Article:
AfterIBM, this was one of the first major blue-chip tech stocks in the US.
Microsoft's fiscal year ended in June, and full results will be available at the end of July. But they continue to show resilience, with an 18% growth in revenue for Q3 of the fiscal year, at a time when the global outlook is unsteady and many companies are finding it tough to grow.
Software is Microsoft's bread and butter. Yet, expansion into cloud computing with Azure, and the acquisition of Activision Blizzard earlier this year, show there is no plan to rest on its laurels.
However, Microsoft isn't immune to challenges or market drops and that was clear amid the tech sector sell off this year.
Mickey Mouse's parent company has been a US blue-chip mainstay for years.
And like Microsoft, the company has managed to move with the times, gobbling up giant franchises like Marvel. And, taking on streaming superstars like Netflix head-on by launching Disney+.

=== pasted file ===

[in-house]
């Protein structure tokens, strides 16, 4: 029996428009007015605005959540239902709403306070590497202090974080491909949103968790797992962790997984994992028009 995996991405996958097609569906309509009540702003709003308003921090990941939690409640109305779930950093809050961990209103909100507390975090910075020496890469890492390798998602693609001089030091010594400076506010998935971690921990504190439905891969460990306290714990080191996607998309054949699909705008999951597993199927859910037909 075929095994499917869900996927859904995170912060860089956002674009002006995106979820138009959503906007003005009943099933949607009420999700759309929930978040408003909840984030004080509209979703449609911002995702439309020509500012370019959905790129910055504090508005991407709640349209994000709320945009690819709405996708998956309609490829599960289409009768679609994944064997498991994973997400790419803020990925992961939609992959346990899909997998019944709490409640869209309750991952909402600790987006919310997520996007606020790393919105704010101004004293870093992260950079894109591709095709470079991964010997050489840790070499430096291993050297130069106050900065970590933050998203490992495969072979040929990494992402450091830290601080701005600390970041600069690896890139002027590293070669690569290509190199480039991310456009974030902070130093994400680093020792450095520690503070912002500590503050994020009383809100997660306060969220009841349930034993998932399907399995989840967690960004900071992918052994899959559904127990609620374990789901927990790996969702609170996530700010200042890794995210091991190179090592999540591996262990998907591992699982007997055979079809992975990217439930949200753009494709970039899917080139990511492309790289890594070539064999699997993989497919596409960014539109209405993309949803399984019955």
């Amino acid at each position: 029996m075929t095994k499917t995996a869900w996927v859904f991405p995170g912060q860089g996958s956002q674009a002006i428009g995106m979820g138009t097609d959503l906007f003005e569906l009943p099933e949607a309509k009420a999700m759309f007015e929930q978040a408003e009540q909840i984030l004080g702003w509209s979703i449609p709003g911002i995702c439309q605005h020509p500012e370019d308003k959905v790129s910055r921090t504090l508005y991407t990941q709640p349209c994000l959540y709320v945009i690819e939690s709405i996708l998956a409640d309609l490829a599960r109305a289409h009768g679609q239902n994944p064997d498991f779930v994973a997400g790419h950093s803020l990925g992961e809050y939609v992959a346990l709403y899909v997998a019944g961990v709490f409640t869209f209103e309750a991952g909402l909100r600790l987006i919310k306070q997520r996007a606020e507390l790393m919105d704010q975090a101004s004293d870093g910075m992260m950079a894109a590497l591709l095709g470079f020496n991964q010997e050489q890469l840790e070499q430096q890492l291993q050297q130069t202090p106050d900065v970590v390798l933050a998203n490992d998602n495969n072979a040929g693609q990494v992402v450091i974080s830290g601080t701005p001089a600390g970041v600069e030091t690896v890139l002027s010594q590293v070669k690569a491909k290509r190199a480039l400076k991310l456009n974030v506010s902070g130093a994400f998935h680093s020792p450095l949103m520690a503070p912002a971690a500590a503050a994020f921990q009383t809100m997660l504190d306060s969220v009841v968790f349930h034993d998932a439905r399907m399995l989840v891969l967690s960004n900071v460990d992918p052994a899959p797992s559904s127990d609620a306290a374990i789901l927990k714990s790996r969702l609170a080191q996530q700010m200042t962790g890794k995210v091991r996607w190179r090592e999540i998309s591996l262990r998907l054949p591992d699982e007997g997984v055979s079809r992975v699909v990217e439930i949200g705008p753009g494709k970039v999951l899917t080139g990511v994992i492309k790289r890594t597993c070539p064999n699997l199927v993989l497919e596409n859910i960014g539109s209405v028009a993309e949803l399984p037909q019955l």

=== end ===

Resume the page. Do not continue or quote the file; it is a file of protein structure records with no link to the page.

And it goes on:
In 2020, it was no surprise to see revenue fall by 6.1% as the pandemic meant no sales for an extended period from its lucrative theme parks, hotels, and cruise ships.
The good news is a return to normality has re-opened these revenue streams, whilst the streaming services (including Disney+, ESPN+, and Hulu) has attracted over 200 million subscribers, diversifying how Disney makes money.
But, inflation and in turn the cost of living crisis in the US and around the world might hinder Disney as the bulk of its business is made up of nonessential elements. Time will tell if consumers decide Walt Disney still deserves a slice of a restricted budget.
The ‘Oracle of Omaha', Warren Buffett could also easily be deserving of the title - ‘the godfather of blue chips'.
Berkshire Hathaway is somewhat of a homage to the very definition of what it means to be a blue-chip stock.
The company owns significant chunks of some of the bluest chips on the market. This includes the likes of Apple, American Express, GEICO, National Indemnity, and Kraft Heinz. The holdings are a who's who of blue-chip stocks, with some potential future contenders sprinkled in.